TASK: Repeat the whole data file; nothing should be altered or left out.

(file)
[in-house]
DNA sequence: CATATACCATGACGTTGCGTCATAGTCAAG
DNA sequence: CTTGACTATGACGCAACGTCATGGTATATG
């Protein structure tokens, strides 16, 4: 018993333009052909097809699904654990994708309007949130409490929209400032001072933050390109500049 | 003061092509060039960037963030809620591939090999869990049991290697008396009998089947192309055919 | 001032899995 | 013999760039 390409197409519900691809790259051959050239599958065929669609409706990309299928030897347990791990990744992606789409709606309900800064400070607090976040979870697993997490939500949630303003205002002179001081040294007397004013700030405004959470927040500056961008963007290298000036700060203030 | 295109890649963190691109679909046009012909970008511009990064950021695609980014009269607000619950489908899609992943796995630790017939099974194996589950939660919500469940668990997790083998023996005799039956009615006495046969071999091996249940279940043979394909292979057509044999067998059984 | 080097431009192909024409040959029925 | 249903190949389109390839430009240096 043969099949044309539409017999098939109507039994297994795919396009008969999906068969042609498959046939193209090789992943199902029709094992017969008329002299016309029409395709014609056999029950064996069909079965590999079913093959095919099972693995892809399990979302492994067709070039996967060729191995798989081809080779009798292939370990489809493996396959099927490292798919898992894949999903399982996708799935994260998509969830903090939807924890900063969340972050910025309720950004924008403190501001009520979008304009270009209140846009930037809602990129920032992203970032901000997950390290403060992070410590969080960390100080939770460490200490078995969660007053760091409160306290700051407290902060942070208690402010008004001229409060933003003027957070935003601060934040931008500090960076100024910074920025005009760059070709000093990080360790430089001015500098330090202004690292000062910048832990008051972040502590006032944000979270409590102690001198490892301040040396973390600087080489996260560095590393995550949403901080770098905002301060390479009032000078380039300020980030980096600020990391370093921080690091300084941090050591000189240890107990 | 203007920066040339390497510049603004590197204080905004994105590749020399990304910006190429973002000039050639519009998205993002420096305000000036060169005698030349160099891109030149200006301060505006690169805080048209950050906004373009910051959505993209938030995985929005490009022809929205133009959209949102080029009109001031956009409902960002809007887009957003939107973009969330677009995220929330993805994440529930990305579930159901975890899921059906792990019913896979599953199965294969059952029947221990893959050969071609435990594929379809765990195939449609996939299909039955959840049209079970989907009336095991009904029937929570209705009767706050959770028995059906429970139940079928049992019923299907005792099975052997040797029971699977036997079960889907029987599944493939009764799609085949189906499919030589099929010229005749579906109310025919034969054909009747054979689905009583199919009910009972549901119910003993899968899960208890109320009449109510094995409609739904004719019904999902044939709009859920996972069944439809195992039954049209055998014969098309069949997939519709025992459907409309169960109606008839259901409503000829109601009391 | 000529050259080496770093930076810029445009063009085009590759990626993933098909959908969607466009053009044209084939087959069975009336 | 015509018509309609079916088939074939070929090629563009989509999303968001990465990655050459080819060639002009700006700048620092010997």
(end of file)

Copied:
[in-house]
DNA sequence: CATATACCATGACGTTGCGTCATAGTCAAG
DNA sequence: CTTGACTATGACGCAACGTCATGGTATATG
């Protein structure tokens, strides 16, 4: 018993333009052909097809699904654990994708309007949130409490929209400032001072933050390109500049 | 003061092509060039960037963030809620591939090999869990049991290697008396009998089947192309055919 | 001032899995 | 013999760039 390409197409519900691809790259051959050239599958065929669609409706990309299928030897347990791990990744992606789409709606309900800064400070607090976040979870697993997490939500949630303003205002002179001081040294007397004013700030405004959470927040500056961008963007290298000036700060203030 | 295109890649963190691109679909046009012909970008511009990064950021695609980014009269607000619950489908899609992943796995630790017939099974194996589950939660919500469940668990997790083998023996005799039956009615006495046969071999091996249940279940043979394909292979057509044999067998059984 | 080097431009192909024409040959029925 | 249903190949389109390839430009240096 043969099949044309539409017999098939109507039994297994795919396009008969999906068969042609498959046939193209090789992943199902029709094992017969008329002299016309029409395709014609056999029950064996069909079965590999079913093959095919099972693995892809399990979302492994067709070039996967060729191995798989081809080779009798292939370990489809493996396959099927490292798919898992894949999903399982996708799935994260998509969830903090939807924890900063969340972050910025309720950004924008403190501001009520979008304009270009209140846009930037809602990129920032992203970032901000997950390290403060992070410590969080960390100080939770460490200490078995969660007053760091409160306290700051407290902060942070208690402010008004001229409060933003003027957070935003601060934040931008500090960076100024910074920025005009760059070709000093990080360790430089001015500098330090202004690292000062910048832990008051972040502590006032944000979270409590102690001198490892301040040396973390600087080489996260560095590393995550949403901080770098905002301060390479009032000078380039300020980030980096600020990391370093921080690091300084941090050591000189240890107990 | 203007920066040339390497510049603004590197204080905004994105590749020399990304910006190429973002000039050639519009998205993002420096305000000036060169005698030349160099891109030149200006301060505006690169805080048209950050906004373009910051959505993209938030995985929005490009022809929205133009959209949102080029009109001031956009409902960002809007887009957003939107973009969330677009995220929330993805994440529930990305579930159901975890899921059906792990019913896979599953199965294969059952029947221990893959050969071609435990594929379809765990195939449609996939299909039955959840049209079970989907009336095991009904029937929570209705009767706050959770028995059906429970139940079928049992019923299907005792099975052997040797029971699977036997079960889907029987599944493939009764799609085949189906499919030589099929010229005749579906109310025919034969054909009747054979689905009583199919009910009972549901119910003993899968899960208890109320009449109510094995409609739904004719019904999902044939709009859920996972069944439809195992039954049209055998014969098309069949997939519709025992459907409309169960109606008839259901409503000829109601009391 | 000529050259080496770093930076810029445009063009085009590759990626993933098909959908969607466009053009044209084939087959069975009336 | 015509018509309609079916088939074939070929090629563009989509999303968001990465990655050459080819060639002009700006700048620092010997």